lobotomicco wrote:Fekk fettenenni läss lif och eggel ag dikknak och drýttinne. Hjú en dennot ed räze och knessek och hjú tøv äzek ag rælse aldrýnns vig fjátarsverte.
Would I be right in assuming that this is a Northern Germanic conlang? If so it seems both complex and advanced; jolly good show!
Oh, thank you, my conlang is called Golve /go:lðә/.. It's structure is based on Icelandic and German, but the vocabulary is mostly based on Portuguese (my mother tongue). I got the idea of this conlang using most letters that where available on my phone like ø, æ, œ and vowels with diaeresis, circumflex and the acute accent, then I had to choose the sounds of them, and I think this is my most original conlang so far. One thing I love about it, is my idea of making the diaeresis diphthongize the vowels because the diaeresis is two dots above the vowel, so it turns them into two sounds.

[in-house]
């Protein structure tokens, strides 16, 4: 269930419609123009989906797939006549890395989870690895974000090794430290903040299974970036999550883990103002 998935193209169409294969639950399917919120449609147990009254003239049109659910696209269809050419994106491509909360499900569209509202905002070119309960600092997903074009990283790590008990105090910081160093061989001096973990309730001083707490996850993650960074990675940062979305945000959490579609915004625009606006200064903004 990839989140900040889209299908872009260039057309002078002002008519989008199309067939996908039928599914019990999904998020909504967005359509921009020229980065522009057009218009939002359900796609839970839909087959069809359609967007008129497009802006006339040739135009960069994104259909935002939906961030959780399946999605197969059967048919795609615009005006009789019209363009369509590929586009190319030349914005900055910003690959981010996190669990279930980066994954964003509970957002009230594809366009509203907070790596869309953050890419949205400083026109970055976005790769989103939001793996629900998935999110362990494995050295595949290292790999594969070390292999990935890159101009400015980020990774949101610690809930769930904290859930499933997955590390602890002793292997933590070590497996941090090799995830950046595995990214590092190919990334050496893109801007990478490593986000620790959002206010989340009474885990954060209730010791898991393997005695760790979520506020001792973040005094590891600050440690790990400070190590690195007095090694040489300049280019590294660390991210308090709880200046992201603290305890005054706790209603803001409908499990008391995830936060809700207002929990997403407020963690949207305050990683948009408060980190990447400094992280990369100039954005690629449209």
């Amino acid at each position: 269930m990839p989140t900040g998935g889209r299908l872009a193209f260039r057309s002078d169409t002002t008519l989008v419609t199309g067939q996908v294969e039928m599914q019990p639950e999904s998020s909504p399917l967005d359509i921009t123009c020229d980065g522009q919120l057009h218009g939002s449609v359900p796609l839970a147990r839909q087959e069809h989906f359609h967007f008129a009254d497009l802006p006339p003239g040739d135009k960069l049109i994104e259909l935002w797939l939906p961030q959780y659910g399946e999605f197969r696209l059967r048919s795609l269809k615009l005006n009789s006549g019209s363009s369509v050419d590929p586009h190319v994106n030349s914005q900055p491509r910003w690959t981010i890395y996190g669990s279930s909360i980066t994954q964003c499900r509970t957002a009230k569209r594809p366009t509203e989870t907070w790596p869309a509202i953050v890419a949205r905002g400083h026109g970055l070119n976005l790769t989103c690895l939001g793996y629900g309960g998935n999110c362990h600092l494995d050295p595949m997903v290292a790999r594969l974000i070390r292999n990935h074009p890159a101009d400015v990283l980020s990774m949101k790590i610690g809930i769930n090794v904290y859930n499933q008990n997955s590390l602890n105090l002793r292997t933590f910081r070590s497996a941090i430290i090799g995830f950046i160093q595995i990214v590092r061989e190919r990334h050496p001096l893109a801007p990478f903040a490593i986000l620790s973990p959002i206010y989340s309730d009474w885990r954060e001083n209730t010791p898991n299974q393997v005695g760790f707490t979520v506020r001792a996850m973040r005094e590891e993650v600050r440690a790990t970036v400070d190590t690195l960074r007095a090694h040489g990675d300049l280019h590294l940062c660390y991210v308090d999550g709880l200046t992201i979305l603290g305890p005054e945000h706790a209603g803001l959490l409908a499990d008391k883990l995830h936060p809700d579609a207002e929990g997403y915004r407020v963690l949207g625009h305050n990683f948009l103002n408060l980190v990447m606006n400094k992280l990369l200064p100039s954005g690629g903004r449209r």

Golve has three cases: Nominative, Accusative and Genitive. Accusative and Genitive are represented adding -e, when accusative and -a when genitive to the root (nominative form) of the word that ends in a vowel. And adding -k, when accusative and -r when genitive when the root ends in a consonant.
Golve is an agglutinative language, whenever a set of words represents only one idea the word has to be compounded.
In Golve gender is always neuter at first, if you wanna distinguish the gender for some reason you add -er to the word when feminine and -en when masculine, examples: fett/fettinn (person, man or woman/people, men and women); fetter/fetterinn(woman/women); fetten/fetteninn(man/men). ven/veninn (father or mother/parents); vener/venerinn(mother/mothers); venen/veneninn(father/father).
Verbs are only conjugated in time and mood.
I think that's enough for you to know a little more about my conlang, thanks for the compliment.
if you wanna see more vocabulary of Golve go to: http://lingojam.com/Portugu%C3%AAs-Golve
it's a translator from portuguese to golve, but if you don't know portuguese you can just translate some words from english to portuguese in google translate.